“It’s recognised in this school that those boys and girls who play a musical instrument tend to perform better in exams”.
Many years have passed since my schooldays but I can still clearly recall my music teacher, Mr. Daines, making the above statement at the start of my very first music lesson at secondary school. The school had a strong reputation for music, with a good orchestra and choir and I did wonder at the time if his claim was true. After all, it could have been a clever ploy to get more potential recruits for his beloved orchestra.
I was keen to learn to play an instrument and so I ignored any doubts I had and happily repeated what he had said to help convince my parents that I should learn to play the trombone. I’m sure they soon regretted this once the peace of the family home was shattered by my daily practice.
I don’t know whether Mr. Daines could call upon any hard evidence to support his statement but over the years since that day I’ve found numerous research articles and case studies that endorse his view: music training does indeed improve academic performance. Unfortunately,the educational authorities in Britain clearly don’t share this opinion. They’ve already marginalised the teaching of music to such an extent that researchers have warned that it could face extinction as a secondary school subject. So for them, and anyone else who might be unsure of the benefits of music classes, here are five proven ways in which music training has been shown to assist learning and academic development.
1. Music training improves literacy skills.
Musical aptitude and ability is linked to verbal memory and literacy in childhood. Researchers have found that poor readers have a reduced neural response when exposed to rhythmic rather than random sounds, when compared to good readers. Their study showed that this neural response improves more rapidly in students who regularly receive music instruction. Those who are musically trained also show more highly developed language skills than those who are not.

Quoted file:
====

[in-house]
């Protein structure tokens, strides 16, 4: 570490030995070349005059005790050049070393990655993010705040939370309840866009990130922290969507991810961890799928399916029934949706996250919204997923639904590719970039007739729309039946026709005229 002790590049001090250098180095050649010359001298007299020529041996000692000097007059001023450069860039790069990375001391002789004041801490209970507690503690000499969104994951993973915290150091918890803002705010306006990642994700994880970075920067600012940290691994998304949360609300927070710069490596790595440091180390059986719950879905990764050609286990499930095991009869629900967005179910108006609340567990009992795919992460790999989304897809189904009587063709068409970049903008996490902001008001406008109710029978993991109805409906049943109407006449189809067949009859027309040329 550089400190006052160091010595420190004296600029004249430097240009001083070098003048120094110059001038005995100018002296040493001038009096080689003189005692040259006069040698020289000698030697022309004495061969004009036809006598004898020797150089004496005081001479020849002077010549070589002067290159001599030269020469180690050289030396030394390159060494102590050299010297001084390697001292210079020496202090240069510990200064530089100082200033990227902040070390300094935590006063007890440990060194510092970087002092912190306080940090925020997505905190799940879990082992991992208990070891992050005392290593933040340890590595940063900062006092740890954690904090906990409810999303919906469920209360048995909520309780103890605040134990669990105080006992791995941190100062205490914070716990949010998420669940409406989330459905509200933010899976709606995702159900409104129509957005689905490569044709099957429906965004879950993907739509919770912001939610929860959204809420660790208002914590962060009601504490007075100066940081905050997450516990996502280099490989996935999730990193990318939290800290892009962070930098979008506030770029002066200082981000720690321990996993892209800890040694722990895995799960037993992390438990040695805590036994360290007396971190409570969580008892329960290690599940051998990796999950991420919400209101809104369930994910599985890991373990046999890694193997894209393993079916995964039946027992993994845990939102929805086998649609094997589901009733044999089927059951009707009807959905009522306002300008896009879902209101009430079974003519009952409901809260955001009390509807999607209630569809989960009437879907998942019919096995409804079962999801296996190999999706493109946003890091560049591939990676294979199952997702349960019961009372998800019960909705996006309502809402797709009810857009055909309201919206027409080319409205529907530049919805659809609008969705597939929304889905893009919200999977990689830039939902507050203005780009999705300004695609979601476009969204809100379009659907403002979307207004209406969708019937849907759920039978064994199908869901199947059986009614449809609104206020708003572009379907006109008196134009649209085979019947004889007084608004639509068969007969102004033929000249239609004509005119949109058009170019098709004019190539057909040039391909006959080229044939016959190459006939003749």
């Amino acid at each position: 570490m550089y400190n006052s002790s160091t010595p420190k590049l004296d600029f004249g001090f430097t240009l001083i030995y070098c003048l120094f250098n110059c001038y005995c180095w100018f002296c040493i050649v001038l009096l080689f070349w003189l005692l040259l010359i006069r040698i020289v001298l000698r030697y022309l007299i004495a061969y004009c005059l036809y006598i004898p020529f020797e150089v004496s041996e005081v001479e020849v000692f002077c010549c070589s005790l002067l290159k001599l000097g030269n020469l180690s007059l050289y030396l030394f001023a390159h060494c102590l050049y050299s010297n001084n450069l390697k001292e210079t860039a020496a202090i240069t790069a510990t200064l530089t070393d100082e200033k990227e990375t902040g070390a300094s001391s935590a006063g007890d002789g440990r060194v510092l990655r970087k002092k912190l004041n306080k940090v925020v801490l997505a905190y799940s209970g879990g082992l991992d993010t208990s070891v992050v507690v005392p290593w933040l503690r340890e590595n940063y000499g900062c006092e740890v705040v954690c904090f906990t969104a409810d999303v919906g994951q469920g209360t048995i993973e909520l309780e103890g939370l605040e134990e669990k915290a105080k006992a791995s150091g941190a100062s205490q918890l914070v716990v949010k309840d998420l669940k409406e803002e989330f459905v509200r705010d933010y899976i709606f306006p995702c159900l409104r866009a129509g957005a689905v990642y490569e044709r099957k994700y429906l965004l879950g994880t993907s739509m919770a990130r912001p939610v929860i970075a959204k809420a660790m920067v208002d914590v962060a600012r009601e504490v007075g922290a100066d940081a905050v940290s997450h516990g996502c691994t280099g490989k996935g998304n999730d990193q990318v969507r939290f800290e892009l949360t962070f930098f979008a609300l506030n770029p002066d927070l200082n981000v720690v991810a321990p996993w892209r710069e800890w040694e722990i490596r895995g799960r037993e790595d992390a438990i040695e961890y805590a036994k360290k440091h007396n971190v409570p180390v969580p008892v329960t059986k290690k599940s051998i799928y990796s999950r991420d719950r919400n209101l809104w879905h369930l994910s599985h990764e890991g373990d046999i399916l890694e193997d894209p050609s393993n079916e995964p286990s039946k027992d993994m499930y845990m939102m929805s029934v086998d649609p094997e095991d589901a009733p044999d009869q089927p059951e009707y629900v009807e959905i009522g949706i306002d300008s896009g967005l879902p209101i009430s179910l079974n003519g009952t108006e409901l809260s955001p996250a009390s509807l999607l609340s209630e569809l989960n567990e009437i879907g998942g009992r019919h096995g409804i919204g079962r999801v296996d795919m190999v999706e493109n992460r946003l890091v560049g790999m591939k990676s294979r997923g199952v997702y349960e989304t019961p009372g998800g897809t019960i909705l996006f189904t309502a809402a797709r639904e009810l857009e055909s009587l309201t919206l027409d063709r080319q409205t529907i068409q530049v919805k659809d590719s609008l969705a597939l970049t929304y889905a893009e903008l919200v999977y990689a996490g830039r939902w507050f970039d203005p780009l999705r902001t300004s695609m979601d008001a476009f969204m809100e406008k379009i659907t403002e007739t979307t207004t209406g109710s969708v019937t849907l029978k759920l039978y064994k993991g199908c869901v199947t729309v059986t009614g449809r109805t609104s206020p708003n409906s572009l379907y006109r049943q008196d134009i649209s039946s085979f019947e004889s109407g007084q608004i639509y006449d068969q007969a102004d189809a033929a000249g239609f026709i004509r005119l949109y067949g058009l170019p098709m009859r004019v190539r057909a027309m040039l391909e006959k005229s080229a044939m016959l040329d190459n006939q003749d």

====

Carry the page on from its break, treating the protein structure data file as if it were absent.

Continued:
These results led senior study author, Nina Kraus PhD, to conclude that, “While music programs are often the first to be cut when the school budget is tight, these results highlight music’s place in the high school curriculum”.
2. Music training improves executive brain function.
Executive functions are the high-level cognitive processes that enable people to quickly process and retain information. They also help people to regulate their behaviours, make good choices, solve problems, and plan and adjust to changing mental demands. Research has shown that in cognitive tests, adult musicians and musically trained children are capable of enhanced performance on several aspects of executive functioning.
Functional MRI testing of the children during testing also shows that those with musical training display higher activation of the areas of the brain which are known to be linked to executive function.
3. Music lessons can help children with ADHD to concentrate.
Children today are increasingly being diagnosed as having Attention Deficit Hyperactivity Disorder, or ADHD. This disorder is estimated to affect over 10% of children in the United States. Medication is the most common treatment for ADHD but this carries the risk of potentially dangerous side effects.